Here we adapt and evaluate a full-face snorkel mask for use as personal protective equipment (PPE) for health care workers, who lack appropriate alternatives during the COVID-19 crisis in the spring of 2020. The design (referred to as Pneumask) consists of a custom snorkel-specific adapter that couples the snorkel-port of the mask to a rated filter (either a medical-grade ventilator inline filter or an industrial filter). This design has been tested for the sealing capability of the mask, filter performance, CO2 buildup and clinical usability. These tests found the Pneumask capable of forming a seal that exceeds the standards required for half-face respirators or N95 respirators. Filter testing indicates a range of options with varying performance depending on the quality of filter selected, but with typical filter performance exceeding or comparable to the N95 standard. CO2 buildup was found to be roughly equivalent to levels found in half-face elastomeric respirators in literature. Clinical usability tests indicate sufficient visibility and, while speaking is somewhat muffled, this can be addressed via amplification (Bluetooth voice relay to cell phone speakers through an app) in noisy environments. We present guidance on the assembly, usage (donning and doffing) and decontamination protocols. The benefit of the Pneumask as PPE is that it is reusable for longer periods than typical disposable N95 respirators, as the snorkel mask can withstand rigorous decontamination protocols (that are standard to regular elastomeric respirators). With the dire worldwide shortage of PPE for medical personnel, our conclusions on the performance and efficacy of Pneumask as an N95-alternative technology are cautiously optimistic.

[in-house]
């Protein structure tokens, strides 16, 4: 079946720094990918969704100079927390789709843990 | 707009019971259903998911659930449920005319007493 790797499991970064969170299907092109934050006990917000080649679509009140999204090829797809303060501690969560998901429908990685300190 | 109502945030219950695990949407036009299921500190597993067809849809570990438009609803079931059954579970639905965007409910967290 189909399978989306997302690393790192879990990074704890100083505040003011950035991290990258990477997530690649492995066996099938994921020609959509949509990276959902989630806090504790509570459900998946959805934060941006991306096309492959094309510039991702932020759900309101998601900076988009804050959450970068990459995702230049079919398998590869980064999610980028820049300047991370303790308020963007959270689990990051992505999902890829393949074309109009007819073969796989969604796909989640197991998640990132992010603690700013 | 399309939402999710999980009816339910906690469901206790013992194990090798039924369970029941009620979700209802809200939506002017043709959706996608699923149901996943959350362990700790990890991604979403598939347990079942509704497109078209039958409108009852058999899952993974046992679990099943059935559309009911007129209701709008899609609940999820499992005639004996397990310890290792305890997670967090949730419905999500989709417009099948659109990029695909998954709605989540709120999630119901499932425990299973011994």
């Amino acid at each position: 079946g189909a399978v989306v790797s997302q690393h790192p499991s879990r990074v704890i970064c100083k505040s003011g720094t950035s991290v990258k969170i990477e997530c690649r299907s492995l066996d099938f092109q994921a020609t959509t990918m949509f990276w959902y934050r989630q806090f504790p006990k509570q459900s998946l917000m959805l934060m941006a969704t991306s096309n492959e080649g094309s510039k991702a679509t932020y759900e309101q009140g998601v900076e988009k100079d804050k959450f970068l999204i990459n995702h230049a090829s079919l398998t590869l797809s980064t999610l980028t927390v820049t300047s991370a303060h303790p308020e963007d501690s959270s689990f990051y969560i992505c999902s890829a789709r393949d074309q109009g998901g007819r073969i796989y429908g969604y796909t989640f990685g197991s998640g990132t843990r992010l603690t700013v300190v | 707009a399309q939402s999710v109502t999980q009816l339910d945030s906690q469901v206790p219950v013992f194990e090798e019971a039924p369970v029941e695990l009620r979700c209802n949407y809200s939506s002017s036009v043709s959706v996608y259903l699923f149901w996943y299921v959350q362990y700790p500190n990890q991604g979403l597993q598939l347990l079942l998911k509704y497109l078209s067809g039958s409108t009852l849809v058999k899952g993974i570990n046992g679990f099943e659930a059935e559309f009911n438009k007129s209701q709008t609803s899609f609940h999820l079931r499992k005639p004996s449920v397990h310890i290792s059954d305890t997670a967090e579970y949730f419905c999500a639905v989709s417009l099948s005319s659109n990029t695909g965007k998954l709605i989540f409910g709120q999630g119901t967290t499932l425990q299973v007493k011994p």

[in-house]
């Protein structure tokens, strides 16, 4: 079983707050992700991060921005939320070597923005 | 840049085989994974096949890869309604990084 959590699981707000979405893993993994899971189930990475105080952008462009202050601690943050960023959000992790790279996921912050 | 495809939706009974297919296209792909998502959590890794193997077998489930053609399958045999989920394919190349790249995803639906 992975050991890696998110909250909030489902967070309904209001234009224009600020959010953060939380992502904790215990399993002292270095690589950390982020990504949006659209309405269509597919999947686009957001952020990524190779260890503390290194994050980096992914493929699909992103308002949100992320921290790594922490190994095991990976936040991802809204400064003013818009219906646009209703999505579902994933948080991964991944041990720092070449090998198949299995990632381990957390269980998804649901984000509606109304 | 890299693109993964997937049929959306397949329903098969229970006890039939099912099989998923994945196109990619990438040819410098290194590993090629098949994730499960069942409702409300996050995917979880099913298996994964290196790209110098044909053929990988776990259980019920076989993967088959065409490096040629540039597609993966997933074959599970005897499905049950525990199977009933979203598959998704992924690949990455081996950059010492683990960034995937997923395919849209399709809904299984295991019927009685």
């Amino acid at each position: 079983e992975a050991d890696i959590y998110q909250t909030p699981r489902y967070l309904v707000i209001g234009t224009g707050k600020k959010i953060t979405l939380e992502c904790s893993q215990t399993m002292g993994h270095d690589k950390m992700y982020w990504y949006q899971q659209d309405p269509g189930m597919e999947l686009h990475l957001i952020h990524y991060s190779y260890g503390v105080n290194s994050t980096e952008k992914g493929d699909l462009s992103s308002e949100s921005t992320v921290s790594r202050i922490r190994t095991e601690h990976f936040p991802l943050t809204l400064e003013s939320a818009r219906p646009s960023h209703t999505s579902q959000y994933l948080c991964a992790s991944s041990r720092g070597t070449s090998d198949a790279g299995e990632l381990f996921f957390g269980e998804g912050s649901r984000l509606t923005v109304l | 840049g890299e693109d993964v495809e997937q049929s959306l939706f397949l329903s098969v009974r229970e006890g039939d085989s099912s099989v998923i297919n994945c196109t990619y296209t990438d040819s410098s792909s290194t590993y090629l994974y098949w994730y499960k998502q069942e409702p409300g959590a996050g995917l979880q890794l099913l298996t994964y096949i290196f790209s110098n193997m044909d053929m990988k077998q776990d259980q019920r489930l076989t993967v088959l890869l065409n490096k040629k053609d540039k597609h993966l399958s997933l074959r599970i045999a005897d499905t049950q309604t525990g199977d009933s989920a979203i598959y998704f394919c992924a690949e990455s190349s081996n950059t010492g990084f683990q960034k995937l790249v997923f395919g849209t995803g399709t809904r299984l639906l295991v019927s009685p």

View details for DOI 10.1371/journal.pone.0244422
View details for PubMedID 33439902